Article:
Rutherford B. Hayes and his religious views

Most people who knew Rutherford B. Hayes probably assumed he was a Christian.

He spent his life helping other people from representing slaves and the mentally ill in court to advocating for education for all, better veterans’ benefits and prison reform.

He attended church every Sunday with his wife and children and studied the Bible.

During his presidency (1877-1881), he and his cabinet began each day by praying together and reading the Bible. Many of them also joined the Hayes family on Sunday nights in singing hymns.

And he gave money to support area churches, especially the Methodist church in Fremont.

Throughout his adult life, however, Hayes repeatedly said he was not a Christian.

“I am not a subscriber to any creed,” he wrote in 1890. “I belong to no church.”

Later in the same entry, however, he writes: “I try to be a Christian, or rather, I want to be a Christian and do Christian work.”

Hayes may have written more about his personal religious thoughts than any other American president. His thoughts were often contradictory, as this diary entry from 1890 shows. His views on religion evolved and changed over time.

Christie Weininger, executive director of the Rutherford B. Hayes Presidential Library & Museums, delved into Hayes’ complex ideas about religion during a talk she gave Dec. 8 at Foundry United Methodist Church in Washington, D.C. 

Foundry was the church that Rutherford and Lucy Hayes and their family attended while Hayes was president, although it was located in a different building at that time. Weininger’s talk was part of a special trip Hayes Presidential Library & Museums staff, their family members, board members and Hayes descendants made as part of HPLM’s centennial year.

Hayes’ exposure to religion began through his mother, Sophia, who was a Presbyterian and often spoke of her father to her children. Hayes was also baptized a Presbyterian.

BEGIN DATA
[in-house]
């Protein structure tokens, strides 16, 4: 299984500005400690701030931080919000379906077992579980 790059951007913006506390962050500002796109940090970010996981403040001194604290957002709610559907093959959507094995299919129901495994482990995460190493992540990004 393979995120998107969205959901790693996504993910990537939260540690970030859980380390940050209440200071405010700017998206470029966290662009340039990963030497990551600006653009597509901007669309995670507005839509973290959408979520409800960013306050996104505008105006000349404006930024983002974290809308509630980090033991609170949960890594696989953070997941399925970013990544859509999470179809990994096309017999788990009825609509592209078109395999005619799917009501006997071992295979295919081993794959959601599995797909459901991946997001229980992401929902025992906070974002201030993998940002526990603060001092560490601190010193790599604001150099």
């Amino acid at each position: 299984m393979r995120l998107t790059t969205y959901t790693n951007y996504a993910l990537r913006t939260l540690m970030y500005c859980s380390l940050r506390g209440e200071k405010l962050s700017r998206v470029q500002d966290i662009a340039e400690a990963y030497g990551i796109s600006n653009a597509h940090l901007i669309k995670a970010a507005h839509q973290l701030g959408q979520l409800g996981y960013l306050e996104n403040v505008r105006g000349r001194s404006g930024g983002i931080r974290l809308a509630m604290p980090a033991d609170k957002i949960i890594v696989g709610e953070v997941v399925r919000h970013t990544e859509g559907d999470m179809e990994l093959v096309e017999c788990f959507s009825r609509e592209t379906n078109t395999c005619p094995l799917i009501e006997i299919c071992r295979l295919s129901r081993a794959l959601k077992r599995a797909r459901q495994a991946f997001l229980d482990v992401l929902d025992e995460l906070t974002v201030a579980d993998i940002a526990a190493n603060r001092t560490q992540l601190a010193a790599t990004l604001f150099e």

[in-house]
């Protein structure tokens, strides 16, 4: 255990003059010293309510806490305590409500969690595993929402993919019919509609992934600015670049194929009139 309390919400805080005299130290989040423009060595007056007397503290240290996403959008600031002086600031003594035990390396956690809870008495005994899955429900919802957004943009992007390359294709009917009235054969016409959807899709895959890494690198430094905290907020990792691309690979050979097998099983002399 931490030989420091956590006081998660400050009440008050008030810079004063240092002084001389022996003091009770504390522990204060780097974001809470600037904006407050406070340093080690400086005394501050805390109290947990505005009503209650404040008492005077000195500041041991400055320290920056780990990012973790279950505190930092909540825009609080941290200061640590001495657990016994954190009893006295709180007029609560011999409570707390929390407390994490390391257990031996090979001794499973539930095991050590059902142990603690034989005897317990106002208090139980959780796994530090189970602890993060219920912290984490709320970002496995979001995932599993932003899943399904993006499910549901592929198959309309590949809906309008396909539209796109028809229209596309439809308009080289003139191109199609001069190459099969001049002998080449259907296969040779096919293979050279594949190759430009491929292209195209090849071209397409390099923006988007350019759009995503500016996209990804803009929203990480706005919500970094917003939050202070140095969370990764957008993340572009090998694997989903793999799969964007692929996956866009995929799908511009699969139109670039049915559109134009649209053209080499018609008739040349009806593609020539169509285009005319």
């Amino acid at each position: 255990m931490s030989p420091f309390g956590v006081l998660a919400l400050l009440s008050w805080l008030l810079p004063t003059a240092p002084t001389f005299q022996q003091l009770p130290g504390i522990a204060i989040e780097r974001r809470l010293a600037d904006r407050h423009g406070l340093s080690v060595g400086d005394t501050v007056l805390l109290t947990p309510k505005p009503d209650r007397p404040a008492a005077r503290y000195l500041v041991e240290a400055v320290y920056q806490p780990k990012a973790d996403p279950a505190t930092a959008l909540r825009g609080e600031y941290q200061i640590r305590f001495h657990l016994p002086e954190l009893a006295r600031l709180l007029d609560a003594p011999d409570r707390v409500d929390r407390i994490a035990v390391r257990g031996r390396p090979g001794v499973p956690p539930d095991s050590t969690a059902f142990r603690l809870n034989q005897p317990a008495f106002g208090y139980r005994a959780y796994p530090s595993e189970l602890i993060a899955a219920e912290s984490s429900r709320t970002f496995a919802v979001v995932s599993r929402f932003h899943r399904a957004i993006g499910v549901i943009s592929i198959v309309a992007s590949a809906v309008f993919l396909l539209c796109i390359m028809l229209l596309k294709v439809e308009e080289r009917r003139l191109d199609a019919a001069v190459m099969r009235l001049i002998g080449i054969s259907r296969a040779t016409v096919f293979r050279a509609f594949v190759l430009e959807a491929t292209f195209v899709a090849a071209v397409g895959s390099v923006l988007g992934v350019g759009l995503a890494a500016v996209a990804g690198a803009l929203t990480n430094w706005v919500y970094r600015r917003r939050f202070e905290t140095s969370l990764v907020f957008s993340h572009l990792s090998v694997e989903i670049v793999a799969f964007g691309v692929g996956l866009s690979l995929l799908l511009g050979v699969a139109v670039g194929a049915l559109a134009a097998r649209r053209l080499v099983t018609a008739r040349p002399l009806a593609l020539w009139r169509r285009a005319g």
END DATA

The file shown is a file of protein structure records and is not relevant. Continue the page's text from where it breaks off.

Sophia was a rather dour, unhappy person who had a difficult life. Her husband died before Hayes’ birth, and her 9-year-old son, Lorenzo, drowned after falling through ice on a river while ice skating near their home in Delaware, Ohio.

She often said thought that bad things happened in life because God was punishing people, and she turned to the Bible for encouragement, Weininger said.

“(Hayes) felt like his mother was too strict in her definition of religion and how she views religion in her life,” Weininger said. “I think that his religious views were almost a backlash to hers.”

Without a father, Hayes’ uncle, Sardis Birchard, became like a surrogate father. Sardis, who built the Hayes Home at Spiegel Grove, was not particularly religious. Hayes was drawn more to Sardis’ way of thinking when it came to religion than his mother’s, Weininger said.

Later in his life, Hayes’ wife, Lucy, would become likely the greatest influence on his religious views. She was a devout Methodist. Unlike Hayes’ mother, Lucy and her family believed religion was a way of welcoming people and caring for others.

Diary entries over the years show Hayes struggled with the idea of faith. At one point, he said he was reading the Bible not as a Christian but as a scholar who wanted to be informed.

“The literature of the Bible should be studied as one studies Shakespeare,” Hayes wrote in his diary.

During his political career, Hayes was opposed to blending religion and government, Weininger said. He had been branded as anti-Catholic because during one of his campaigns for Ohio governor, he spoke out against Catholic schools.

Hayes was against sectarian interference in schools, whether it be by Catholics or another religion.

“He was saying if we keep creating all these factions of schools, we’re never going to be one country,” Weininger said.

Outside of the school issue, Hayes praised Catholics for their patriotism support of the Union during the Civil War and after the war.

Despite writing that he enjoyed attending the Methodist church and spending his life trying to help others, he still did not call himself a Christian. Even when Lucy died of a stroke in 1889, he lauded her for her faith and kindness but did not say that he was a believer himself.

In 1893, Hayes suffered a heart attack in Cleveland and went home to Spiegel Grove, where he died. 

“His last words are ‘I know I’m going where Lucy is,’” Weininger said. “Ultimately, he believes she’s in some kind of a better place and that he’s going there.”

At his memorial service in Columbus, The Rev. Washington Gladden gave his eulogy and said Hayes was “profoundly interested in the truth, which constitutes the heart of all things.”

Hayes spent his life following the commandment “Thou shalt love they neighbor.”

“What becomes his religion is looking out for the welfare of other people and getting people to work together,” Weininger said. “Why he couldn’t ever actually make that call and make that statement and join a church, I don’t know.

“Whatever his beliefs were, he certainly acted out on them at every point in his life.”